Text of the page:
A PROJECT OF THE County of San Diego Health & Human Services Agency

Stolen Credit Card

If you believe there are fraudulent charges on your credit report or credit statement, you can add a fraud alert message to your credit report to help protect your credit information. Fraud alert messages notify potential credit grantors to verify your identification before extending credit in your name in case someone is using your information without your consent.

How Can I Protect Myself?

If you believe you are a victim of fraud, these tips are helpful: Protect Yourself - First, make sure a security alert or victim statement is on file with all national credit reporting agencies (Experian, TransUnion, Equifax). Inform the Creditor - Contact each creditor with the fraud account and inform them that the account is fraudulent.

Document all Contacts - Make notes of everyone you spoke with; ask for names, department names, phone extensions; record the date you spoke to them. Understand the Process - Each creditor may have a different process for handling a fraud claim. Make sure you understand exactly what is expected from you, and then ask what you can expect from the creditor. At the conclusion of an investigation, ask the creditor for a document that states you are not responsible for the debt.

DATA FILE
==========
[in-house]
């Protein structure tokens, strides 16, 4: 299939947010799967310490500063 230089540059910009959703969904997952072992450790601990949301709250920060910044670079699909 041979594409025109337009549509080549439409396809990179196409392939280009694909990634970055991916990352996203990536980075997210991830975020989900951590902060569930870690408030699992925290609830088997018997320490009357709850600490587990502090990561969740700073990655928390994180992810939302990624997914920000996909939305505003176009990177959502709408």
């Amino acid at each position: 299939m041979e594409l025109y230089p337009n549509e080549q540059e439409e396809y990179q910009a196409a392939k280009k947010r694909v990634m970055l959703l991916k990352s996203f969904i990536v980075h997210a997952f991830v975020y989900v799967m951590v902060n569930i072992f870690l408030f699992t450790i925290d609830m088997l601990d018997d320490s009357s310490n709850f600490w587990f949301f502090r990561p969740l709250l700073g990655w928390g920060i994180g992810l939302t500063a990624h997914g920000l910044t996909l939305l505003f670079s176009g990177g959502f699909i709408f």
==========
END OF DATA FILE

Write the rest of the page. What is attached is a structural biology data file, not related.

Follow Up - Make sure everything a creditor/credit bureau has requested is received. It is always a good idea to place a follow up call or send a letter for confirmation. Review Reports Regularly - Obtain another report several months AFTER you believe everything is cleared up. If a new fraudulent account is discovered, you know how to handle it. If your credit report is back to normal, you can feel confident that all issues were resolved as you expected. It would be a good idea to check your credit report again in six months and a year later.

Don't Throw Away Files - Keep all notes and correspondence in an accessible file in case they are needed in the future.